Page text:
Date of Award


Document Type

Open Access Thesis

Degree Name

Master of Science (MS)


Sport Management

First Advisor

Dr. Madeleine Orr, Ph.D.

Second Advisor

Dr. Genevieve F. E. Birren, Esq.

Third Advisor

Dr. Mark Dodds, J.D.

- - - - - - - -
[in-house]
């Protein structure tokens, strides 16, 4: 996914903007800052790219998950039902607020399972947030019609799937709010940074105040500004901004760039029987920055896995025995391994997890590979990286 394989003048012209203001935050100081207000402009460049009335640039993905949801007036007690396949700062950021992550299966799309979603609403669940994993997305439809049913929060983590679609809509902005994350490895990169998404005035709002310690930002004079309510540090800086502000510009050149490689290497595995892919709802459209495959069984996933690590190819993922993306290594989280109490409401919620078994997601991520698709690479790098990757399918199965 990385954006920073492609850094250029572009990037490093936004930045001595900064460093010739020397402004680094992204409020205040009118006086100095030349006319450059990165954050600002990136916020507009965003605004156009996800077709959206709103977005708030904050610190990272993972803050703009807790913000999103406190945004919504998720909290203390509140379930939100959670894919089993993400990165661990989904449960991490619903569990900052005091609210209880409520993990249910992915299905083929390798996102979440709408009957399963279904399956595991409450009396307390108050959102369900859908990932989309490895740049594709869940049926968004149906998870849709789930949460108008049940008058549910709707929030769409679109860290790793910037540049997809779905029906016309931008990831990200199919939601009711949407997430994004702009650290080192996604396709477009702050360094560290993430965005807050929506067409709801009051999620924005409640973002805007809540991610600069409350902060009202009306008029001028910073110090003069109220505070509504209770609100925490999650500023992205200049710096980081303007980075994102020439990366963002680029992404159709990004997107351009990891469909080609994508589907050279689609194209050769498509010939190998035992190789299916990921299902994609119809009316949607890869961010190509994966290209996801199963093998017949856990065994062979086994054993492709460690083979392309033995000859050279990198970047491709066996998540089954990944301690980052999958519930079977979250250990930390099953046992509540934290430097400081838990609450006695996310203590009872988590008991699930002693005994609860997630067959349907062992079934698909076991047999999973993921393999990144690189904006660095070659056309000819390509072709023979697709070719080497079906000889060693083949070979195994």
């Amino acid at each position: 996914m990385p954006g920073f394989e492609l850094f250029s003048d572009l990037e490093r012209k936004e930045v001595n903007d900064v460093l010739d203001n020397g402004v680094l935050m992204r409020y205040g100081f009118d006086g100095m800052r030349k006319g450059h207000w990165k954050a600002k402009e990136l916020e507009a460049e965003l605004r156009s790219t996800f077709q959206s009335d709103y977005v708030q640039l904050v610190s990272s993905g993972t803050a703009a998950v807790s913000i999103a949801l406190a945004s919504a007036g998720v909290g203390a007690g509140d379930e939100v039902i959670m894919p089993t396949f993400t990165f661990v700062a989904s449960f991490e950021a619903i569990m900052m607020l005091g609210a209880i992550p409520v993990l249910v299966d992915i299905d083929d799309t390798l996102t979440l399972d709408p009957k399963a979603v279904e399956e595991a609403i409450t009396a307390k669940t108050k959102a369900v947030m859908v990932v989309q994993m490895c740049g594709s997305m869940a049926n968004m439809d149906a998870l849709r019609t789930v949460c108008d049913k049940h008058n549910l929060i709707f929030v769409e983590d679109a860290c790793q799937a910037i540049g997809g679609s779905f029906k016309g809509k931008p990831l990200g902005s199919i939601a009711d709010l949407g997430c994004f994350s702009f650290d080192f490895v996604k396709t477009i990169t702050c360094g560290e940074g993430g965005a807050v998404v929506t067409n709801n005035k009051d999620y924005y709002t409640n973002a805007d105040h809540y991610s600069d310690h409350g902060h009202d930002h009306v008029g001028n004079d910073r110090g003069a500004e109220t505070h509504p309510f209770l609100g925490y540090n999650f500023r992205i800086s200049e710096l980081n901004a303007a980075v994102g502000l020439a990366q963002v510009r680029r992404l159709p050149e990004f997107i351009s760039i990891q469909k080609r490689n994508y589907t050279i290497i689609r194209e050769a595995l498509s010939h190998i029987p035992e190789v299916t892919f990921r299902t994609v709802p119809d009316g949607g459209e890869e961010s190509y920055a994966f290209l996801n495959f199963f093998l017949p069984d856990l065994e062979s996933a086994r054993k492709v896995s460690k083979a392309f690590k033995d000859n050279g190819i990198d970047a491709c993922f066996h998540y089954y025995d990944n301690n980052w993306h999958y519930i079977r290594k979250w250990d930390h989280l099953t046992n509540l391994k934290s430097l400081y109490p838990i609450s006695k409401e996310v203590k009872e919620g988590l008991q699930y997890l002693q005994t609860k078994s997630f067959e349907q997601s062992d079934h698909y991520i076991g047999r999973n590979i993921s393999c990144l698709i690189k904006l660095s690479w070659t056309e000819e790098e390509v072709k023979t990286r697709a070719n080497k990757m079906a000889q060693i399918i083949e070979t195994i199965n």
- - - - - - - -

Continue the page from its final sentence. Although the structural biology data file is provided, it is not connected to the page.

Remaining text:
The current climate situation is placing our planet and future generations at risk, which demonstrates the urgency to combat climate change and conduct research to support this effort. Calculating the carbon footprint of active sport participation represents an important opportunity to conduct additional research. This study examined the environmental attitudes and practices of swim club members in Germany. The study had three goals: First, to calculate the total and partial carbon footprint of German swimmers; second, to understand how sport organizations induce participants to engage in pro-environmental behavior; and third, to analyze various factors associated with carbon footprint, such as age, environmental consciousness, gender, level of education, income, and famous athlete’s environmental behavior. An online questionnaire was conducted, which led to 470 complete responses of German swim club members, between the ages of five and 76. The results of this study showed that a club’s environmental practices increase athletes' internalization of the club’s values. Once this internalization takes place, athletes are likely to adapt their environmental attitudes to align with the club’s values, but not their behavior. Results also indicate that age, environmental consciousness, gender, and educational level influence environmental attitudes. The individual’s income had no effect. These results advance the research on environmental impacts of sport, particularly by focusing on active sport participants of all ages, including child participants, and considering the influence of pro-environmental behavior of swim clubs on the environmental practices and attitudes of their athletes. The results of this study may be used to incentivize sport clubs to adopt environmentally sutainable [sic] practices as a means of influencing the attitudes of their athletes, with a view of ultimately creating positive change.